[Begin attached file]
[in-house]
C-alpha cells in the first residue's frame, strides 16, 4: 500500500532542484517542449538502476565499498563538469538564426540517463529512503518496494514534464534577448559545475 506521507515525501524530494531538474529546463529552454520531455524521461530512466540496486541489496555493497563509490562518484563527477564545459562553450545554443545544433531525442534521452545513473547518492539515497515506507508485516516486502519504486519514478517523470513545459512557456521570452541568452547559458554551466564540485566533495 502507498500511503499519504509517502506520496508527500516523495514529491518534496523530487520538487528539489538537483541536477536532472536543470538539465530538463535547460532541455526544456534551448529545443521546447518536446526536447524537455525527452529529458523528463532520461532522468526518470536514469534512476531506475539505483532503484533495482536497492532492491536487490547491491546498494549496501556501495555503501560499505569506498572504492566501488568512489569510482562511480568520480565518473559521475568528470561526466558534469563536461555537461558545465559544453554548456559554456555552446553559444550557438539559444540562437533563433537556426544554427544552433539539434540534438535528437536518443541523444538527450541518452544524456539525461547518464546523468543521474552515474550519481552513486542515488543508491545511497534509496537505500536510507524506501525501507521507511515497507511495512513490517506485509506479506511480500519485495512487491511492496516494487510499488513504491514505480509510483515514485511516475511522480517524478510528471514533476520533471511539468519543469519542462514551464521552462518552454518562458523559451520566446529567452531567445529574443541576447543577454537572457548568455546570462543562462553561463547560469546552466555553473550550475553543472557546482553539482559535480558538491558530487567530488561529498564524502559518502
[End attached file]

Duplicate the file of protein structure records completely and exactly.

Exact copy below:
[in-house]
C-alpha cells in the first residue's frame, strides 16, 4: 500500500532542484517542449538502476565499498563538469538564426540517463529512503518496494514534464534577448559545475 506521507515525501524530494531538474529546463529552454520531455524521461530512466540496486541489496555493497563509490562518484563527477564545459562553450545554443545544433531525442534521452545513473547518492539515497515506507508485516516486502519504486519514478517523470513545459512557456521570452541568452547559458554551466564540485566533495 502507498500511503499519504509517502506520496508527500516523495514529491518534496523530487520538487528539489538537483541536477536532472536543470538539465530538463535547460532541455526544456534551448529545443521546447518536446526536447524537455525527452529529458523528463532520461532522468526518470536514469534512476531506475539505483532503484533495482536497492532492491536487490547491491546498494549496501556501495555503501560499505569506498572504492566501488568512489569510482562511480568520480565518473559521475568528470561526466558534469563536461555537461558545465559544453554548456559554456555552446553559444550557438539559444540562437533563433537556426544554427544552433539539434540534438535528437536518443541523444538527450541518452544524456539525461547518464546523468543521474552515474550519481552513486542515488543508491545511497534509496537505500536510507524506501525501507521507511515497507511495512513490517506485509506479506511480500519485495512487491511492496516494487510499488513504491514505480509510483515514485511516475511522480517524478510528471514533476520533471511539468519543469519542462514551464521552462518552454518562458523559451520566446529567452531567445529574443541576447543577454537572457548568455546570462543562462553561463547560469546552466555553473550550475553543472557546482553539482559535480558538491558530487567530488561529498564524502559518502